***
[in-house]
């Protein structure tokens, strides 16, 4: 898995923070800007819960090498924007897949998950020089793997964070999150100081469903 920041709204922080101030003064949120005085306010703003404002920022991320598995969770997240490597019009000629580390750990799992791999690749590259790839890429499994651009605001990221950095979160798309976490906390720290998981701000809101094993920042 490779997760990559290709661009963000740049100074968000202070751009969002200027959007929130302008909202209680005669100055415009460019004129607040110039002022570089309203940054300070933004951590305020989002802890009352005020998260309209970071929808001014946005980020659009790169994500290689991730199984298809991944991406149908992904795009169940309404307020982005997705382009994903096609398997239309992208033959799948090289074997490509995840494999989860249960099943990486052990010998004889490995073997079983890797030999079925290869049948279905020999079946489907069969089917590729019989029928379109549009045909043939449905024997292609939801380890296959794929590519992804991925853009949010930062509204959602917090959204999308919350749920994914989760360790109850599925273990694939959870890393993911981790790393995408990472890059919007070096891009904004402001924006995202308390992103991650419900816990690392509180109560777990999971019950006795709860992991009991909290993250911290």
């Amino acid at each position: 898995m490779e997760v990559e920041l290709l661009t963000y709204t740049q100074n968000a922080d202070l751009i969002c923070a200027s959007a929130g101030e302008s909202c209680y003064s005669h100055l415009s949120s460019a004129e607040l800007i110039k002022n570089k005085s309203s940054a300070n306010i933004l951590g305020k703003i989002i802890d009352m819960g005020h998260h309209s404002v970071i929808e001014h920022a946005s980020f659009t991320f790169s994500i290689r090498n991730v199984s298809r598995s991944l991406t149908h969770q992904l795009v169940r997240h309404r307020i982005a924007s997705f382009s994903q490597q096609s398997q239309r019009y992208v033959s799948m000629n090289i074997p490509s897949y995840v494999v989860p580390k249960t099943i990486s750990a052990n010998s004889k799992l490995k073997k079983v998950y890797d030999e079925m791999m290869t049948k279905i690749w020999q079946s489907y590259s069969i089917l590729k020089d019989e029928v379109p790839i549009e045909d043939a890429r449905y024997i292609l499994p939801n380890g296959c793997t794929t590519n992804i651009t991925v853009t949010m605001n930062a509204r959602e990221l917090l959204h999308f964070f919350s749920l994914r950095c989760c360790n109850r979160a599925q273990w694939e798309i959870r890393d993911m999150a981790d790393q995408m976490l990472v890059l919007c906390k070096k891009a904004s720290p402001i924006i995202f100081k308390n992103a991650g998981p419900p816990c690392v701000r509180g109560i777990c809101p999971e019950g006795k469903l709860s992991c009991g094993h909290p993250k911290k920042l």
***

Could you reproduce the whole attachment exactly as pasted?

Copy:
[in-house]
């Protein structure tokens, strides 16, 4: 898995923070800007819960090498924007897949998950020089793997964070999150100081469903 920041709204922080101030003064949120005085306010703003404002920022991320598995969770997240490597019009000629580390750990799992791999690749590259790839890429499994651009605001990221950095979160798309976490906390720290998981701000809101094993920042 490779997760990559290709661009963000740049100074968000202070751009969002200027959007929130302008909202209680005669100055415009460019004129607040110039002022570089309203940054300070933004951590305020989002802890009352005020998260309209970071929808001014946005980020659009790169994500290689991730199984298809991944991406149908992904795009169940309404307020982005997705382009994903096609398997239309992208033959799948090289074997490509995840494999989860249960099943990486052990010998004889490995073997079983890797030999079925290869049948279905020999079946489907069969089917590729019989029928379109549009045909043939449905024997292609939801380890296959794929590519992804991925853009949010930062509204959602917090959204999308919350749920994914989760360790109850599925273990694939959870890393993911981790790393995408990472890059919007070096891009904004402001924006995202308390992103991650419900816990690392509180109560777990999971019950006795709860992991009991909290993250911290």
């Amino acid at each position: 898995m490779e997760v990559e920041l290709l661009t963000y709204t740049q100074n968000a922080d202070l751009i969002c923070a200027s959007a929130g101030e302008s909202c209680y003064s005669h100055l415009s949120s460019a004129e607040l800007i110039k002022n570089k005085s309203s940054a300070n306010i933004l951590g305020k703003i989002i802890d009352m819960g005020h998260h309209s404002v970071i929808e001014h920022a946005s980020f659009t991320f790169s994500i290689r090498n991730v199984s298809r598995s991944l991406t149908h969770q992904l795009v169940r997240h309404r307020i982005a924007s997705f382009s994903q490597q096609s398997q239309r019009y992208v033959s799948m000629n090289i074997p490509s897949y995840v494999v989860p580390k249960t099943i990486s750990a052990n010998s004889k799992l490995k073997k079983v998950y890797d030999e079925m791999m290869t049948k279905i690749w020999q079946s489907y590259s069969i089917l590729k020089d019989e029928v379109p790839i549009e045909d043939a890429r449905y024997i292609l499994p939801n380890g296959c793997t794929t590519n992804i651009t991925v853009t949010m605001n930062a509204r959602e990221l917090l959204h999308f964070f919350s749920l994914r950095c989760c360790n109850r979160a599925q273990w694939e798309i959870r890393d993911m999150a981790d790393q995408m976490l990472v890059l919007c906390k070096k891009a904004s720290p402001i924006i995202f100081k308390n992103a991650g998981p419900p816990c690392v701000r509180g109560i777990c809101p999971e019950g006795k469903l709860s992991c009991g094993h909290p993250k911290k920042l």